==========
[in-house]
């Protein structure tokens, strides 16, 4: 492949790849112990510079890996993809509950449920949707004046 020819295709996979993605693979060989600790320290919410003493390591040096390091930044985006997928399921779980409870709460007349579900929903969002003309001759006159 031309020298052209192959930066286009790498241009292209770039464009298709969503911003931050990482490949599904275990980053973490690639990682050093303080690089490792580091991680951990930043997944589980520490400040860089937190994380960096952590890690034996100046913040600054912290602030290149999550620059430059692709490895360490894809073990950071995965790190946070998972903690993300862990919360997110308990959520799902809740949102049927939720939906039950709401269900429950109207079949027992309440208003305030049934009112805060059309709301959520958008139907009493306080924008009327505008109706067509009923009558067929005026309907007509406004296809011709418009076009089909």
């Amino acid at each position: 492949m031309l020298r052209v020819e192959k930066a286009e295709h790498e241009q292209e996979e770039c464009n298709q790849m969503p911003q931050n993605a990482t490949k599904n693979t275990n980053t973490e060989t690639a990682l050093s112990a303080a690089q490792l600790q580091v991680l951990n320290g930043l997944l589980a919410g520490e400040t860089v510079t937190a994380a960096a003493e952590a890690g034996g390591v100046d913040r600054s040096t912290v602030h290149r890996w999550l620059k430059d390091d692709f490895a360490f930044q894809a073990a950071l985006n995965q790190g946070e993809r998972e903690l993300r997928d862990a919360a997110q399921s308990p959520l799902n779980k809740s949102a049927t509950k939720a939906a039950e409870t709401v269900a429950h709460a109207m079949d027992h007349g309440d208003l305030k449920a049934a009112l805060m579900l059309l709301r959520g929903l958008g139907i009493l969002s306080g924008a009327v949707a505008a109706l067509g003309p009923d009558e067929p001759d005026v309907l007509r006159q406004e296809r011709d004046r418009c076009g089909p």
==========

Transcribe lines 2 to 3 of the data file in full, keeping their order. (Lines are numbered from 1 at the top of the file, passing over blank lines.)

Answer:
């Protein structure tokens, strides 16, 4: 492949790849112990510079890996993809509950449920949707004046 020819295709996979993605693979060989600790320290919410003493390591040096390091930044985006997928399921779980409870709460007349579900929903969002003309001759006159 031309020298052209192959930066286009790498241009292209770039464009298709969503911003931050990482490949599904275990980053973490690639990682050093303080690089490792580091991680951990930043997944589980520490400040860089937190994380960096952590890690034996100046913040600054912290602030290149999550620059430059692709490895360490894809073990950071995965790190946070998972903690993300862990919360997110308990959520799902809740949102049927939720939906039950709401269900429950109207079949027992309440208003305030049934009112805060059309709301959520958008139907009493306080924008009327505008109706067509009923009558067929005026309907007509406004296809011709418009076009089909």
């Amino acid at each position: 492949m031309l020298r052209v020819e192959k930066a286009e295709h790498e241009q292209e996979e770039c464009n298709q790849m969503p911003q931050n993605a990482t490949k599904n693979t275990n980053t973490e060989t690639a990682l050093s112990a303080a690089q490792l600790q580091v991680l951990n320290g930043l997944l589980a919410g520490e400040t860089v510079t937190a994380a960096a003493e952590a890690g034996g390591v100046d913040r600054s040096t912290v602030h290149r890996w999550l620059k430059d390091d692709f490895a360490f930044q894809a073990a950071l985006n995965q790190g946070e993809r998972e903690l993300r997928d862990a919360a997110q399921s308990p959520l799902n779980k809740s949102a049927t509950k939720a939906a039950e409870t709401v269900a429950h709460a109207m079949d027992h007349g309440d208003l305030k449920a049934a009112l805060m579900l059309l709301r959520g929903l958008g139907i009493l969002s306080g924008a009327v949707a505008a109706l067509g003309p009923d009558e067929p001759d005026v309907l007509r006159q406004e296809r011709d004046r418009c076009g089909p």